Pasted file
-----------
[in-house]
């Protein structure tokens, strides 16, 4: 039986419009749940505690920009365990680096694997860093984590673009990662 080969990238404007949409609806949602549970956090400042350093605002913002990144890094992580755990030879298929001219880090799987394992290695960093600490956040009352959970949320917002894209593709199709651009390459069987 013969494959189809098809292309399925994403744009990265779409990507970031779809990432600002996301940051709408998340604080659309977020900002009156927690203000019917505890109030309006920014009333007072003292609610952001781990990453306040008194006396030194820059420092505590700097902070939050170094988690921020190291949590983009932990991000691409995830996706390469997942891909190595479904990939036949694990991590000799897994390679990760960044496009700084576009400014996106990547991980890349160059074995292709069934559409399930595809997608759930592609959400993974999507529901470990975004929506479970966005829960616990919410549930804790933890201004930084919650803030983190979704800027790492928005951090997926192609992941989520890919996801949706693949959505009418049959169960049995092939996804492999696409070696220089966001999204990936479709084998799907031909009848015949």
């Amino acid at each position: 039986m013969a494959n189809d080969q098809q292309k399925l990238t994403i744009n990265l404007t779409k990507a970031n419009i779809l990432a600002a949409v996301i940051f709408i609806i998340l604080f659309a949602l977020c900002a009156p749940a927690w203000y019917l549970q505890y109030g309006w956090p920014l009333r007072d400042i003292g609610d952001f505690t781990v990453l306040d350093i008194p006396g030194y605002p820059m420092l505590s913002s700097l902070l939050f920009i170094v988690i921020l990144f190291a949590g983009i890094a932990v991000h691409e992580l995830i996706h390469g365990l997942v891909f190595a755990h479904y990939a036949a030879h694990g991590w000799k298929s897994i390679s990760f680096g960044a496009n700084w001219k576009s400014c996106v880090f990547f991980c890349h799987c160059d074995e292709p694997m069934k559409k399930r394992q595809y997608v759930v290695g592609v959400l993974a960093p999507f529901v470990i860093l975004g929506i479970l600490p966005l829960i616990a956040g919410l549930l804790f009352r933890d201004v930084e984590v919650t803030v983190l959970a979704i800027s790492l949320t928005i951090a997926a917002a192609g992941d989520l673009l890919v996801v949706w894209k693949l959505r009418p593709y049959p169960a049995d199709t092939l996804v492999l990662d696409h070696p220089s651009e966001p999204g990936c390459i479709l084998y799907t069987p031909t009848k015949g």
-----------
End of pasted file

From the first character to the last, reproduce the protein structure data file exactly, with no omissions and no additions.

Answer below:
[in-house]
């Protein structure tokens, strides 16, 4: 039986419009749940505690920009365990680096694997860093984590673009990662 080969990238404007949409609806949602549970956090400042350093605002913002990144890094992580755990030879298929001219880090799987394992290695960093600490956040009352959970949320917002894209593709199709651009390459069987 013969494959189809098809292309399925994403744009990265779409990507970031779809990432600002996301940051709408998340604080659309977020900002009156927690203000019917505890109030309006920014009333007072003292609610952001781990990453306040008194006396030194820059420092505590700097902070939050170094988690921020190291949590983009932990991000691409995830996706390469997942891909190595479904990939036949694990991590000799897994390679990760960044496009700084576009400014996106990547991980890349160059074995292709069934559409399930595809997608759930592609959400993974999507529901470990975004929506479970966005829960616990919410549930804790933890201004930084919650803030983190979704800027790492928005951090997926192609992941989520890919996801949706693949959505009418049959169960049995092939996804492999696409070696220089966001999204990936479709084998799907031909009848015949």
């Amino acid at each position: 039986m013969a494959n189809d080969q098809q292309k399925l990238t994403i744009n990265l404007t779409k990507a970031n419009i779809l990432a600002a949409v996301i940051f709408i609806i998340l604080f659309a949602l977020c900002a009156p749940a927690w203000y019917l549970q505890y109030g309006w956090p920014l009333r007072d400042i003292g609610d952001f505690t781990v990453l306040d350093i008194p006396g030194y605002p820059m420092l505590s913002s700097l902070l939050f920009i170094v988690i921020l990144f190291a949590g983009i890094a932990v991000h691409e992580l995830i996706h390469g365990l997942v891909f190595a755990h479904y990939a036949a030879h694990g991590w000799k298929s897994i390679s990760f680096g960044a496009n700084w001219k576009s400014c996106v880090f990547f991980c890349h799987c160059d074995e292709p694997m069934k559409k399930r394992q595809y997608v759930v290695g592609v959400l993974a960093p999507f529901v470990i860093l975004g929506i479970l600490p966005l829960i616990a956040g919410l549930l804790f009352r933890d201004v930084e984590v919650t803030v983190l959970a979704i800027s790492l949320t928005i951090a997926a917002a192609g992941d989520l673009l890919v996801v949706w894209k693949l959505r009418p593709y049959p169960a049995d199709t092939l996804v492999l990662d696409h070696p220089s651009e966001p999204g990936c390459i479709l084998y799907t069987p031909t009848k015949g």